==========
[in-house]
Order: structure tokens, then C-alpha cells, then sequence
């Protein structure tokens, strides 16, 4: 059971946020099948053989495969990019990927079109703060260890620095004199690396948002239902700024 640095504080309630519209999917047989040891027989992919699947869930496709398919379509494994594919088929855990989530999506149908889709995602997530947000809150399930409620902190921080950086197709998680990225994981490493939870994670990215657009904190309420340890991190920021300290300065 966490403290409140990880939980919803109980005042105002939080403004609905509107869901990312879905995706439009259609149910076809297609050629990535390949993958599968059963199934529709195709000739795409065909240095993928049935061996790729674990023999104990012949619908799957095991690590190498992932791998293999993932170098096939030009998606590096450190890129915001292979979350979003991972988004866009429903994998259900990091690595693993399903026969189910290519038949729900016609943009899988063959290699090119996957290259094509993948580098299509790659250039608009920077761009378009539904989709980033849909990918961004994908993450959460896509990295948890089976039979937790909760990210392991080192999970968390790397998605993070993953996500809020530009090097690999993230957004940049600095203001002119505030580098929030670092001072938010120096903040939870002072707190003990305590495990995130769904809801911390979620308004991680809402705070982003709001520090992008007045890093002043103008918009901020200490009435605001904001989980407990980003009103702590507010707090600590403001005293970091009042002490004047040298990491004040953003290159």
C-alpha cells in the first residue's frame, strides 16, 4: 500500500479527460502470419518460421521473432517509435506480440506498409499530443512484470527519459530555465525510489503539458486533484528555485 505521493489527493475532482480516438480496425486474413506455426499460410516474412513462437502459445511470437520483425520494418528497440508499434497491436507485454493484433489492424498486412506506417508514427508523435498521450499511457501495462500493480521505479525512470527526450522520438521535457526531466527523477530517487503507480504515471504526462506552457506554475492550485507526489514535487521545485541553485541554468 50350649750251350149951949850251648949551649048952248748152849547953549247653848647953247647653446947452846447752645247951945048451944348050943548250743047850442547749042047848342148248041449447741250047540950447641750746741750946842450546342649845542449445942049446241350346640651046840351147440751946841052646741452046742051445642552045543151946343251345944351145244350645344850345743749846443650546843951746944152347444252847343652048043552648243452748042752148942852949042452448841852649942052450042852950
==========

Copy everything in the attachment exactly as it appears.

[in-house]
Order: structure tokens, then C-alpha cells, then sequence
């Protein structure tokens, strides 16, 4: 059971946020099948053989495969990019990927079109703060260890620095004199690396948002239902700024 640095504080309630519209999917047989040891027989992919699947869930496709398919379509494994594919088929855990989530999506149908889709995602997530947000809150399930409620902190921080950086197709998680990225994981490493939870994670990215657009904190309420340890991190920021300290300065 966490403290409140990880939980919803109980005042105002939080403004609905509107869901990312879905995706439009259609149910076809297609050629990535390949993958599968059963199934529709195709000739795409065909240095993928049935061996790729674990023999104990012949619908799957095991690590190498992932791998293999993932170098096939030009998606590096450190890129915001292979979350979003991972988004866009429903994998259900990091690595693993399903026969189910290519038949729900016609943009899988063959290699090119996957290259094509993948580098299509790659250039608009920077761009378009539904989709980033849909990918961004994908993450959460896509990295948890089976039979937790909760990210392991080192999970968390790397998605993070993953996500809020530009090097690999993230957004940049600095203001002119505030580098929030670092001072938010120096903040939870002072707190003990305590495990995130769904809801911390979620308004991680809402705070982003709001520090992008007045890093002043103008918009901020200490009435605001904001989980407990980003009103702590507010707090600590403001005293970091009042002490004047040298990491004040953003290159």
C-alpha cells in the first residue's frame, strides 16, 4: 500500500479527460502470419518460421521473432517509435506480440506498409499530443512484470527519459530555465525510489503539458486533484528555485 505521493489527493475532482480516438480496425486474413506455426499460410516474412513462437502459445511470437520483425520494418528497440508499434497491436507485454493484433489492424498486412506506417508514427508523435498521450499511457501495462500493480521505479525512470527526450522520438521535457526531466527523477530517487503507480504515471504526462506552457506554475492550485507526489514535487521545485541553485541554468 50350649750251350149951949850251648949551649048952248748152849547953549247653848647953247647653446947452846447752645247951945048451944348050943548250743047850442547749042047848342148248041449447741250047540950447641750746741750946842450546342649845542449445942049446241350346640651046840351147440751946841052646741452046742051445642552045543151946343251345944351145244350645344850345743749846443650546843951746944152347444252847343652048043552648243452748042752148942852949042452448841852649942052450042852950